Hamas accuses Mossad of killing of al-Qassam commander in Tunisia


Hamas Movement revealed, in a press conference held Thursday in Beirut, the details of al-Qassam commander Mohamed al-Zouari’s assassination in Tunisia.

Member of the group’s political bureau Mohamed Nazzal said that the Israeli Mossad was behind the killing of al-Zouari in Sfax, Tunisia last December.

Nazzal said the accusation was the result of Hamas’s own investigation in al-Zouari’s assassination.

“Mossad is officially accused of being behind the assassination, which is not only a terrorist act, but a violation of state sovereignty,” he said.

Nazzal also said that it is within their “responsibility to coordinate with Tunisian authorities” on matters relating to the country’s national security “to confront the Zionist enemy”.

“Tunisia has information regarding the investigation as well, and its national interest and stability is highly important to us,” Nazzal said.

“Because the Zionists may repeat their doings once again, and as such we are responsible for Tunisia’s security – and we would be for any other Arab state.”

The Hamas official said that three teams have participated in the operation. “The preparations (for the assassination) lasted a year and a half,” he added.

He affirmed that the Mossad had received help from other security services, but he did not elaborate on who they were.

The assassination went through three stages and involved 12 individuals, he added.

According to the investigation report, the two men who carried out the assassination had Bosnian passports.

Two journalists, who used their alleged work as a way to get close to al-Zouari and scope out his neighborhood, claimed to have Bosnian citizenship. The two assassins were using Bosnian passports, Nazzal said.

One of the individuals, who went by the name of Chris Smith, had enrolled in the National Engineering School of Tunis – the same university where al-Zouari was studying for his postgraduate degree.

The report said that Smith, who had told the university he wanted to observe drone innovation, had offered al-Zouari a project, allegedly backed by the European Union, to work on.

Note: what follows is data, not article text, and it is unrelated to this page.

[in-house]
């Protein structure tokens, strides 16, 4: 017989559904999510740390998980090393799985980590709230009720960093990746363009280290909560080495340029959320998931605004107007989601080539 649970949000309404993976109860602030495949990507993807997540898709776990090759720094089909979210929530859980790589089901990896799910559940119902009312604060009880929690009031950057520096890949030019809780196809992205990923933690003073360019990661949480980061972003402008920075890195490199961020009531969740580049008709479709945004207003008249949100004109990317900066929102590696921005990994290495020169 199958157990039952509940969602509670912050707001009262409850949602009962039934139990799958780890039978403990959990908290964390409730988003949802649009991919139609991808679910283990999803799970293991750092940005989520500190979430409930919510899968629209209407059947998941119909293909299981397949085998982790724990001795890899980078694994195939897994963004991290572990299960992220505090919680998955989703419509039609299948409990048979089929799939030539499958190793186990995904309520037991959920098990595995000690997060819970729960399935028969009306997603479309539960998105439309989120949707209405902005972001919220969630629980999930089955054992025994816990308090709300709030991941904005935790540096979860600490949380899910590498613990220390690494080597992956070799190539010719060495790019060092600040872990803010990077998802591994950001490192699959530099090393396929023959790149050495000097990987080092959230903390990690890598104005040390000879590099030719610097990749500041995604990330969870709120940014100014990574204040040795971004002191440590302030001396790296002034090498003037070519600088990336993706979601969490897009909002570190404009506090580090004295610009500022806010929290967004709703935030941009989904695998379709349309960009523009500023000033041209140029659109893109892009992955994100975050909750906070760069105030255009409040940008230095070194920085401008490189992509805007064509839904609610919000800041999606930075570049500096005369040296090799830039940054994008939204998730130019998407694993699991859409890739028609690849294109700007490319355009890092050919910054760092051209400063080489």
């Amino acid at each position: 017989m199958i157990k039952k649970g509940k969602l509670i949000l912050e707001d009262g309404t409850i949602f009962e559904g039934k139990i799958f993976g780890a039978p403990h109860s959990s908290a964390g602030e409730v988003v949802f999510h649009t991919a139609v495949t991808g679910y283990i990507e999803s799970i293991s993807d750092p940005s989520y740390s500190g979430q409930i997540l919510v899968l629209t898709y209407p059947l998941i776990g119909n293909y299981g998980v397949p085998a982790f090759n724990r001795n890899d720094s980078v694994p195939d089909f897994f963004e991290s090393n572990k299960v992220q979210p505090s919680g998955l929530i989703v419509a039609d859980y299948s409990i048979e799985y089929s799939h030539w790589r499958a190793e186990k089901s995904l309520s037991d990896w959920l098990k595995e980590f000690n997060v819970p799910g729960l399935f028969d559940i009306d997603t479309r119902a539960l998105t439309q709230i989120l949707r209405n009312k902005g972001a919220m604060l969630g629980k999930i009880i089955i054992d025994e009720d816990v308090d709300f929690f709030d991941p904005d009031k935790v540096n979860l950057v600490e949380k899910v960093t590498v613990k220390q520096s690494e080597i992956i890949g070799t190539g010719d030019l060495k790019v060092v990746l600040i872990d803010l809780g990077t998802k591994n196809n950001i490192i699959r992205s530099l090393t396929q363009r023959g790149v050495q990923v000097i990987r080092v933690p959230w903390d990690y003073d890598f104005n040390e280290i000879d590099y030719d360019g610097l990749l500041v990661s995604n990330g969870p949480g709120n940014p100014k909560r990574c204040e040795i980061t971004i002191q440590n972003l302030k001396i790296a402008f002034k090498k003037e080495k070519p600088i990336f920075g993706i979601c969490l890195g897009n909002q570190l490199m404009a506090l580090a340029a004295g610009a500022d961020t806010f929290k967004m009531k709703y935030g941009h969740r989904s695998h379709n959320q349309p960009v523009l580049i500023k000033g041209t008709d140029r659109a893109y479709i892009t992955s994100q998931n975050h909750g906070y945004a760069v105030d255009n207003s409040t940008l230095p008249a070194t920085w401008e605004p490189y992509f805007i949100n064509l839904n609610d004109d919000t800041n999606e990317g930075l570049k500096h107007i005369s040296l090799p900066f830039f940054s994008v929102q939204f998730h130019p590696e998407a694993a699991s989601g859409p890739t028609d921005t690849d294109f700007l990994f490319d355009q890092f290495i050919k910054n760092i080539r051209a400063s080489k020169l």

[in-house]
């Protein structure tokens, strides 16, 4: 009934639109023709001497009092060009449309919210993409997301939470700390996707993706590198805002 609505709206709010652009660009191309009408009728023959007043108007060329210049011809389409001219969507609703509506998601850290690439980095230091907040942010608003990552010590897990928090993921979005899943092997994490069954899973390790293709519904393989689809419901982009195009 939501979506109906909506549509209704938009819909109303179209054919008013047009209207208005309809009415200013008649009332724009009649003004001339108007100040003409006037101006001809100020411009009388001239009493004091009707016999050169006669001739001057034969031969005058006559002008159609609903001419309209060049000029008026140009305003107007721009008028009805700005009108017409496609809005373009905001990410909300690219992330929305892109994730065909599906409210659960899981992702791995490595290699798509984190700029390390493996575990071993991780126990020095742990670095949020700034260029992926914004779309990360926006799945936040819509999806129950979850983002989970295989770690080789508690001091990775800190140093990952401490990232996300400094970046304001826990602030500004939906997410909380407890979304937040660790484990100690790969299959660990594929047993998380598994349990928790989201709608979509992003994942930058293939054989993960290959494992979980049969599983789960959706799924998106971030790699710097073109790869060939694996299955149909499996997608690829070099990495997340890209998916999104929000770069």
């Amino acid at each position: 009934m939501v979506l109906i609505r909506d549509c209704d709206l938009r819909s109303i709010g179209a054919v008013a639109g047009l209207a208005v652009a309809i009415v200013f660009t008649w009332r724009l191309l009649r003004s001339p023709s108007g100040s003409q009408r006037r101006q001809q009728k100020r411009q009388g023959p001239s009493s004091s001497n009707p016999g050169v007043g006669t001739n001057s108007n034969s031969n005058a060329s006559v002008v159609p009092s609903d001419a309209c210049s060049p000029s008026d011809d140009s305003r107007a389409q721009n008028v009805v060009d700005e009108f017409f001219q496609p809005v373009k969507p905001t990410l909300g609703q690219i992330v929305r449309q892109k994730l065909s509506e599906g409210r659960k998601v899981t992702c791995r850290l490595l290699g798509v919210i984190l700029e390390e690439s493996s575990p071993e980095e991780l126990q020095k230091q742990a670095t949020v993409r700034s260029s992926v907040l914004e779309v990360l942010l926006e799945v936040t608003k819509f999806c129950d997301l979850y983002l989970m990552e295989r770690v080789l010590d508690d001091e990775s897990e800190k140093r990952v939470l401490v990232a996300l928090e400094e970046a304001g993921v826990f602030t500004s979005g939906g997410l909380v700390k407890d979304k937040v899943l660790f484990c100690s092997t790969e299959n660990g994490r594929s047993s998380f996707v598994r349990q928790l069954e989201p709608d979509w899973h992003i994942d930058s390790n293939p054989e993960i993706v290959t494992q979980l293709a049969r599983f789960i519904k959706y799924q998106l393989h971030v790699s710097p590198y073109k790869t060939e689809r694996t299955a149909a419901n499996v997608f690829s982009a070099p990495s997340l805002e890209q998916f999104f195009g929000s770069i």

However, al-Zouari declined after becoming suspicious of him.

The second phase was carried out by two girls who monitored al-Zouari’s house for several times.

The logistical preparations in Tunisia took about four months and therefore two men rented apartments and cars in the country, Nazzal pointed out.

The report states that on the day of the assassination, the two followed al-Zouari to a coffee shop near his home. They sat at the table next to him. The two then left the coffee shop while three other teams surveilled al-Zouari’s home.

The assassination took place when al-Zouari returned to his home during rush hour. After he turned off his car’s engine, the Israeli agents pulled up next to his car and shot him several times. The guns they used were equipped with special silencers.

Nazzal said that Hamas has a legal body and that it will present their investigative report to its team in order to study possible options to proceed with the findings.

“I assure you that the legal team will examine this,” he said. “We will look into the options of bringing forward lawsuits against Israel.”

Al-Zouari, 49, was killed at the wheel of his car outside his house in Sfax on December 15 last year.

The engineer and drone expert had worked with Hamas’s armed wing, al-Qassam Brigades.

Following the assassination, Hamas formed an investigation panel headed by Nazzal.


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